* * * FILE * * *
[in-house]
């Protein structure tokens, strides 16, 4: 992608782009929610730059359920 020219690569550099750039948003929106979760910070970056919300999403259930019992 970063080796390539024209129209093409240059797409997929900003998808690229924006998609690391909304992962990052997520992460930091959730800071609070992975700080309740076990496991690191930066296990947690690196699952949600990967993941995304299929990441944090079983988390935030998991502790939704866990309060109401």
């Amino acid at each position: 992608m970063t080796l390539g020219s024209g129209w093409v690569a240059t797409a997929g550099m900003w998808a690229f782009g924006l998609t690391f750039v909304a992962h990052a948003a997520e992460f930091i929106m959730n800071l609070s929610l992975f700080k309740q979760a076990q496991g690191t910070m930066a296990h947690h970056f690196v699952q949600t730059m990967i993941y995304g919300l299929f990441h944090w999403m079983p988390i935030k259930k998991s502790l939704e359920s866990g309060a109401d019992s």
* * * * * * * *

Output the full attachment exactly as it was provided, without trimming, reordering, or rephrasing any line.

[in-house]
């Protein structure tokens, strides 16, 4: 992608782009929610730059359920 020219690569550099750039948003929106979760910070970056919300999403259930019992 970063080796390539024209129209093409240059797409997929900003998808690229924006998609690391909304992962990052997520992460930091959730800071609070992975700080309740076990496991690191930066296990947690690196699952949600990967993941995304299929990441944090079983988390935030998991502790939704866990309060109401």
């Amino acid at each position: 992608m970063t080796l390539g020219s024209g129209w093409v690569a240059t797409a997929g550099m900003w998808a690229f782009g924006l998609t690391f750039v909304a992962h990052a948003a997520e992460f930091i929106m959730n800071l609070s929610l992975f700080k309740q979760a076990q496991g690191t910070m930066a296990h947690h970056f690196v699952q949600t730059m990967i993941y995304g919300l299929f990441h944090w999403m079983p988390i935030k259930k998991s502790l939704e359920s866990g309060a109401d019992s």